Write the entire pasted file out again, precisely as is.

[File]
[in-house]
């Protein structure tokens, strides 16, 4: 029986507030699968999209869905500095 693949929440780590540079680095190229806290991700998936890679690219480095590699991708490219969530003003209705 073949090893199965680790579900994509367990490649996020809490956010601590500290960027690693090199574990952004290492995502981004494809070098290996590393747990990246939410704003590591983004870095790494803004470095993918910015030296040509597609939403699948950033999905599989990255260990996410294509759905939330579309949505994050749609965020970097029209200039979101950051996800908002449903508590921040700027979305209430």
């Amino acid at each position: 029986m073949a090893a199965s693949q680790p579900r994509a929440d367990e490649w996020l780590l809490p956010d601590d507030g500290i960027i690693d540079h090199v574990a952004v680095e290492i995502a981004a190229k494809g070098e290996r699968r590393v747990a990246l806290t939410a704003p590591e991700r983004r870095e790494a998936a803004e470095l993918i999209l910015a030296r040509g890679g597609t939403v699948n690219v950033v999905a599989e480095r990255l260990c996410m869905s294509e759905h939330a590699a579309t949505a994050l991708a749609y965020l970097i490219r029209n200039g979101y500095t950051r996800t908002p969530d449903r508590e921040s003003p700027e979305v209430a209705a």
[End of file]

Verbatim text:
[in-house]
């Protein structure tokens, strides 16, 4: 029986507030699968999209869905500095 693949929440780590540079680095190229806290991700998936890679690219480095590699991708490219969530003003209705 073949090893199965680790579900994509367990490649996020809490956010601590500290960027690693090199574990952004290492995502981004494809070098290996590393747990990246939410704003590591983004870095790494803004470095993918910015030296040509597609939403699948950033999905599989990255260990996410294509759905939330579309949505994050749609965020970097029209200039979101950051996800908002449903508590921040700027979305209430």
């Amino acid at each position: 029986m073949a090893a199965s693949q680790p579900r994509a929440d367990e490649w996020l780590l809490p956010d601590d507030g500290i960027i690693d540079h090199v574990a952004v680095e290492i995502a981004a190229k494809g070098e290996r699968r590393v747990a990246l806290t939410a704003p590591e991700r983004r870095e790494a998936a803004e470095l993918i999209l910015a030296r040509g890679g597609t939403v699948n690219v950033v999905a599989e480095r990255l260990c996410m869905s294509e759905h939330a590699a579309t949505a994050l991708a749609y965020l970097i490219r029209n200039g979101y500095t950051r996800t908002p969530d449903r508590e921040s003003p700027e979305v209430a209705a």